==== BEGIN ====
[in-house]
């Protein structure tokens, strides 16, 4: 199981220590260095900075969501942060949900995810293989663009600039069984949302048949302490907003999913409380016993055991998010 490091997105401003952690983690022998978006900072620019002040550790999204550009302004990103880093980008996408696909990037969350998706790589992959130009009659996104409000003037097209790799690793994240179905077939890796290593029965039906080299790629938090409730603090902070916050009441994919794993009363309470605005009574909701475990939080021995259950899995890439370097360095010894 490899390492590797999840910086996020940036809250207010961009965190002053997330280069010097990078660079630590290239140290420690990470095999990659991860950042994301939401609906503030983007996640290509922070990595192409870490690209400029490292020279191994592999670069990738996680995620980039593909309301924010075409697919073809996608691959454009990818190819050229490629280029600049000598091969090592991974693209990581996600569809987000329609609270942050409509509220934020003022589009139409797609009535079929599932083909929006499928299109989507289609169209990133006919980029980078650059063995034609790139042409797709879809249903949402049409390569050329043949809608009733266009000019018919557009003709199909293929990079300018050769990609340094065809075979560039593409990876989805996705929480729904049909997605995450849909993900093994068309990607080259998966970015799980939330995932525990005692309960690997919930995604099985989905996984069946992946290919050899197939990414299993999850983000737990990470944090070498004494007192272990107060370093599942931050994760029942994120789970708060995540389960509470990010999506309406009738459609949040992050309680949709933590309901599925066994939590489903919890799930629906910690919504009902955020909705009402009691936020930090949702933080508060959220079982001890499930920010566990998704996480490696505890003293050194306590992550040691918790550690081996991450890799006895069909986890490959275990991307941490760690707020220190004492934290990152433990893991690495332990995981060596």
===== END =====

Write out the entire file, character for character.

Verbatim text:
[in-house]
């Protein structure tokens, strides 16, 4: 199981220590260095900075969501942060949900995810293989663009600039069984949302048949302490907003999913409380016993055991998010 490091997105401003952690983690022998978006900072620019002040550790999204550009302004990103880093980008996408696909990037969350998706790589992959130009009659996104409000003037097209790799690793994240179905077939890796290593029965039906080299790629938090409730603090902070916050009441994919794993009363309470605005009574909701475990939080021995259950899995890439370097360095010894 490899390492590797999840910086996020940036809250207010961009965190002053997330280069010097990078660079630590290239140290420690990470095999990659991860950042994301939401609906503030983007996640290509922070990595192409870490690209400029490292020279191994592999670069990738996680995620980039593909309301924010075409697919073809996608691959454009990818190819050229490629280029600049000598091969090592991974693209990581996600569809987000329609609270942050409509509220934020003022589009139409797609009535079929599932083909929006499928299109989507289609169209990133006919980029980078650059063995034609790139042409797709879809249903949402049409390569050329043949809608009733266009000019018919557009003709199909293929990079300018050769990609340094065809075979560039593409990876989805996705929480729904049909997605995450849909993900093994068309990607080259998966970015799980939330995932525990005692309960690997919930995604099985989905996984069946992946290919050899197939990414299993999850983000737990990470944090070498004494007192272990107060370093599942931050994760029942994120789970708060995540389960509470990010999506309406009738459609949040992050309680949709933590309901599925066994939590489903919890799930629906910690919504009902955020909705009402009691936020930090949702933080508060959220079982001890499930920010566990998704996480490696505890003293050194306590992550040691918790550690081996991450890799006895069909986890490959275990991307941490760690707020220190004492934290990152433990893991690495332990995981060596």